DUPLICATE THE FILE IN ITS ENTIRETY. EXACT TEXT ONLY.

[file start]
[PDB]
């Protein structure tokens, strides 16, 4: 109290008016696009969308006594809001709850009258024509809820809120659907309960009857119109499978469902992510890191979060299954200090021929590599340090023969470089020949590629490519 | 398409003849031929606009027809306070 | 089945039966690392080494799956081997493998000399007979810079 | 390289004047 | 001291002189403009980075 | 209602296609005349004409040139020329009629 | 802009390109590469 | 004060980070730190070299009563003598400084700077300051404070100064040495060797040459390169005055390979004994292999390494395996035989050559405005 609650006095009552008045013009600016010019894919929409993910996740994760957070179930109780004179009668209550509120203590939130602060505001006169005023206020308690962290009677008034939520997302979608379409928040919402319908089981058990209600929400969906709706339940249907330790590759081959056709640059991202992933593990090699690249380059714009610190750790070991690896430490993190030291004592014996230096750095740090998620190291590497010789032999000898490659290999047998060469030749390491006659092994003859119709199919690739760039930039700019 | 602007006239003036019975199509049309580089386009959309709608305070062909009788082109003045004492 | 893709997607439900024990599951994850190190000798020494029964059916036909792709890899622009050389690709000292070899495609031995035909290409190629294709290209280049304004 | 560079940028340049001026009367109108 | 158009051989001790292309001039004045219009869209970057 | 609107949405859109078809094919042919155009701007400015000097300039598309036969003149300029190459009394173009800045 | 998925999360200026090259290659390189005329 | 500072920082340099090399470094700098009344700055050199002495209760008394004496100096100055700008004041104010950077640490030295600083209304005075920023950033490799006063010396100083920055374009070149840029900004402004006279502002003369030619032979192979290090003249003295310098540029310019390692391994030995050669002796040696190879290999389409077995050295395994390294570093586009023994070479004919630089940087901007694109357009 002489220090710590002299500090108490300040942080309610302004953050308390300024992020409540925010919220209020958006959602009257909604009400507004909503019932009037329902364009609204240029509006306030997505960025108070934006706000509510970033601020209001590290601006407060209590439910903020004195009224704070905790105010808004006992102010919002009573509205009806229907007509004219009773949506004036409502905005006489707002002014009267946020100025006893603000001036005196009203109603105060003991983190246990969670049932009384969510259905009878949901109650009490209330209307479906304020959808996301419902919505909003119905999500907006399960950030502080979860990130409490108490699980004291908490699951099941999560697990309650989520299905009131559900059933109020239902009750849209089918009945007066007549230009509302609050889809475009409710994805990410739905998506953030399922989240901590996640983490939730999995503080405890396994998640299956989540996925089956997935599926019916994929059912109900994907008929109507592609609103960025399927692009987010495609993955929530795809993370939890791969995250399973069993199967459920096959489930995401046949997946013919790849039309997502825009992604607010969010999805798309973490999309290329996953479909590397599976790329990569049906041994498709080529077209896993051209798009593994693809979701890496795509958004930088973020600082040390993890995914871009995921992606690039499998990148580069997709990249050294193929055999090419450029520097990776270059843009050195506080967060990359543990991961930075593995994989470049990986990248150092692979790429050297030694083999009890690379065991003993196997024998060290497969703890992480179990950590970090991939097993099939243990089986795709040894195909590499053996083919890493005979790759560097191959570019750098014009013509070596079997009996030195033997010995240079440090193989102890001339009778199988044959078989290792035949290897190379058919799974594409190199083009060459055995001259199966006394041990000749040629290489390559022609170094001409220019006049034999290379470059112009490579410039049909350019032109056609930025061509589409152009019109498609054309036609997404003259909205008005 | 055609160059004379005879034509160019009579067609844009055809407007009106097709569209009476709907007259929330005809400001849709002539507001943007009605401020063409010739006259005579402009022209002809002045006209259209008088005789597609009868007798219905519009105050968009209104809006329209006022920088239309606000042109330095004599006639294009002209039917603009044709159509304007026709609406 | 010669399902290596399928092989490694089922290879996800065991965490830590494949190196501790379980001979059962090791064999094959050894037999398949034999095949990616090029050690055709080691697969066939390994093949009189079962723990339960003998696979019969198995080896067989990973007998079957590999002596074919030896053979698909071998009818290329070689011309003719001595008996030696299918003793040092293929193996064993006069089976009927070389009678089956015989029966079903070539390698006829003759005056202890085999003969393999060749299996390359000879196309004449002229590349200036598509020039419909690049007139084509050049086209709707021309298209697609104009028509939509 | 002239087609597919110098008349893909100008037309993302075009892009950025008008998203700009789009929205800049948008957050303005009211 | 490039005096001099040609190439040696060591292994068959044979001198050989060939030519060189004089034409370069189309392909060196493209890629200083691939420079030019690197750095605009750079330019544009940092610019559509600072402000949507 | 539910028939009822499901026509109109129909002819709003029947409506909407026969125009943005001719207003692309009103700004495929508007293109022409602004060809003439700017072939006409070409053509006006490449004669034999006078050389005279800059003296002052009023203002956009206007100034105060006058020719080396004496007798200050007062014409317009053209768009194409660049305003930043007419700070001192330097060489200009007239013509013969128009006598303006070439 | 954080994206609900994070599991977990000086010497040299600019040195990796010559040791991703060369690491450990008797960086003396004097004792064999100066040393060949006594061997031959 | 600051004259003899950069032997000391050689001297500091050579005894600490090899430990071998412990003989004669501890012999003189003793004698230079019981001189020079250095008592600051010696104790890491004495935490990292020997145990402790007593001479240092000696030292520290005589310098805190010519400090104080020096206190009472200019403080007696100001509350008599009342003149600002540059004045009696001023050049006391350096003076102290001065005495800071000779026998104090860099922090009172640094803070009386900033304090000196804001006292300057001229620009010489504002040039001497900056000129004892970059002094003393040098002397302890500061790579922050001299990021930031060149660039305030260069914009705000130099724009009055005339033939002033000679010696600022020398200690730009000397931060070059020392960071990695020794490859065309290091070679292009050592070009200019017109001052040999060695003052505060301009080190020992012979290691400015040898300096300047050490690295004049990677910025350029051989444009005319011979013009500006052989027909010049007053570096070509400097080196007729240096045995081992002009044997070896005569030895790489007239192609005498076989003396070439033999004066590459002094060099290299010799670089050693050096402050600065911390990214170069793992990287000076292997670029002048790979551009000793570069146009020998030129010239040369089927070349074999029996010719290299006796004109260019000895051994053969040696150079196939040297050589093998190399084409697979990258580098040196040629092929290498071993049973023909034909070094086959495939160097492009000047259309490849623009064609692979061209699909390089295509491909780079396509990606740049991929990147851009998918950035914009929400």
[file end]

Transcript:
[PDB]
């Protein structure tokens, strides 16, 4: 109290008016696009969308006594809001709850009258024509809820809120659907309960009857119109499978469902992510890191979060299954200090021929590599340090023969470089020949590629490519 | 398409003849031929606009027809306070 | 089945039966690392080494799956081997493998000399007979810079 | 390289004047 | 001291002189403009980075 | 209602296609005349004409040139020329009629 | 802009390109590469 | 004060980070730190070299009563003598400084700077300051404070100064040495060797040459390169005055390979004994292999390494395996035989050559405005 609650006095009552008045013009600016010019894919929409993910996740994760957070179930109780004179009668209550509120203590939130602060505001006169005023206020308690962290009677008034939520997302979608379409928040919402319908089981058990209600929400969906709706339940249907330790590759081959056709640059991202992933593990090699690249380059714009610190750790070991690896430490993190030291004592014996230096750095740090998620190291590497010789032999000898490659290999047998060469030749390491006659092994003859119709199919690739760039930039700019 | 602007006239003036019975199509049309580089386009959309709608305070062909009788082109003045004492 | 893709997607439900024990599951994850190190000798020494029964059916036909792709890899622009050389690709000292070899495609031995035909290409190629294709290209280049304004 | 560079940028340049001026009367109108 | 158009051989001790292309001039004045219009869209970057 | 609107949405859109078809094919042919155009701007400015000097300039598309036969003149300029190459009394173009800045 | 998925999360200026090259290659390189005329 | 500072920082340099090399470094700098009344700055050199002495209760008394004496100096100055700008004041104010950077640490030295600083209304005075920023950033490799006063010396100083920055374009070149840029900004402004006279502002003369030619032979192979290090003249003295310098540029310019390692391994030995050669002796040696190879290999389409077995050295395994390294570093586009023994070479004919630089940087901007694109357009 002489220090710590002299500090108490300040942080309610302004953050308390300024992020409540925010919220209020958006959602009257909604009400507004909503019932009037329902364009609204240029509006306030997505960025108070934006706000509510970033601020209001590290601006407060209590439910903020004195009224704070905790105010808004006992102010919002009573509205009806229907007509004219009773949506004036409502905005006489707002002014009267946020100025006893603000001036005196009203109603105060003991983190246990969670049932009384969510259905009878949901109650009490209330209307479906304020959808996301419902919505909003119905999500907006399960950030502080979860990130409490108490699980004291908490699951099941999560697990309650989520299905009131559900059933109020239902009750849209089918009945007066007549230009509302609050889809475009409710994805990410739905998506953030399922989240901590996640983490939730999995503080405890396994998640299956989540996925089956997935599926019916994929059912109900994907008929109507592609609103960025399927692009987010495609993955929530795809993370939890791969995250399973069993199967459920096959489930995401046949997946013919790849039309997502825009992604607010969010999805798309973490999309290329996953479909590397599976790329990569049906041994498709080529077209896993051209798009593994693809979701890496795509958004930088973020600082040390993890995914871009995921992606690039499998990148580069997709990249050294193929055999090419450029520097990776270059843009050195506080967060990359543990991961930075593995994989470049990986990248150092692979790429050297030694083999009890690379065991003993196997024998060290497969703890992480179990950590970090991939097993099939243990089986795709040894195909590499053996083919890493005979790759560097191959570019750098014009013509070596079997009996030195033997010995240079440090193989102890001339009778199988044959078989290792035949290897190379058919799974594409190199083009060459055995001259199966006394041990000749040629290489390559022609170094001409220019006049034999290379470059112009490579410039049909350019032109056609930025061509589409152009019109498609054309036609997404003259909205008005 | 055609160059004379005879034509160019009579067609844009055809407007009106097709569209009476709907007259929330005809400001849709002539507001943007009605401020063409010739006259005579402009022209002809002045006209259209008088005789597609009868007798219905519009105050968009209104809006329209006022920088239309606000042109330095004599006639294009002209039917603009044709159509304007026709609406 | 010669399902290596399928092989490694089922290879996800065991965490830590494949190196501790379980001979059962090791064999094959050894037999398949034999095949990616090029050690055709080691697969066939390994093949009189079962723990339960003998696979019969198995080896067989990973007998079957590999002596074919030896053979698909071998009818290329070689011309003719001595008996030696299918003793040092293929193996064993006069089976009927070389009678089956015989029966079903070539390698006829003759005056202890085999003969393999060749299996390359000879196309004449002229590349200036598509020039419909690049007139084509050049086209709707021309298209697609104009028509939509 | 002239087609597919110098008349893909100008037309993302075009892009950025008008998203700009789009929205800049948008957050303005009211 | 490039005096001099040609190439040696060591292994068959044979001198050989060939030519060189004089034409370069189309392909060196493209890629200083691939420079030019690197750095605009750079330019544009940092610019559509600072402000949507 | 539910028939009822499901026509109109129909002819709003029947409506909407026969125009943005001719207003692309009103700004495929508007293109022409602004060809003439700017072939006409070409053509006006490449004669034999006078050389005279800059003296002052009023203002956009206007100034105060006058020719080396004496007798200050007062014409317009053209768009194409660049305003930043007419700070001192330097060489200009007239013509013969128009006598303006070439 | 954080994206609900994070599991977990000086010497040299600019040195990796010559040791991703060369690491450990008797960086003396004097004792064999100066040393060949006594061997031959 | 600051004259003899950069032997000391050689001297500091050579005894600490090899430990071998412990003989004669501890012999003189003793004698230079019981001189020079250095008592600051010696104790890491004495935490990292020997145990402790007593001479240092000696030292520290005589310098805190010519400090104080020096206190009472200019403080007696100001509350008599009342003149600002540059004045009696001023050049006391350096003076102290001065005495800071000779026998104090860099922090009172640094803070009386900033304090000196804001006292300057001229620009010489504002040039001497900056000129004892970059002094003393040098002397302890500061790579922050001299990021930031060149660039305030260069914009705000130099724009009055005339033939002033000679010696600022020398200690730009000397931060070059020392960071990695020794490859065309290091070679292009050592070009200019017109001052040999060695003052505060301009080190020992012979290691400015040898300096300047050490690295004049990677910025350029051989444009005319011979013009500006052989027909010049007053570096070509400097080196007729240096045995081992002009044997070896005569030895790489007239192609005498076989003396070439033999004066590459002094060099290299010799670089050693050096402050600065911390990214170069793992990287000076292997670029002048790979551009000793570069146009020998030129010239040369089927070349074999029996010719290299006796004109260019000895051994053969040696150079196939040297050589093998190399084409697979990258580098040196040629092929290498071993049973023909034909070094086959495939160097492009000047259309490849623009064609692979061209699909390089295509491909780079396509990606740049991929990147851009998918950035914009929400």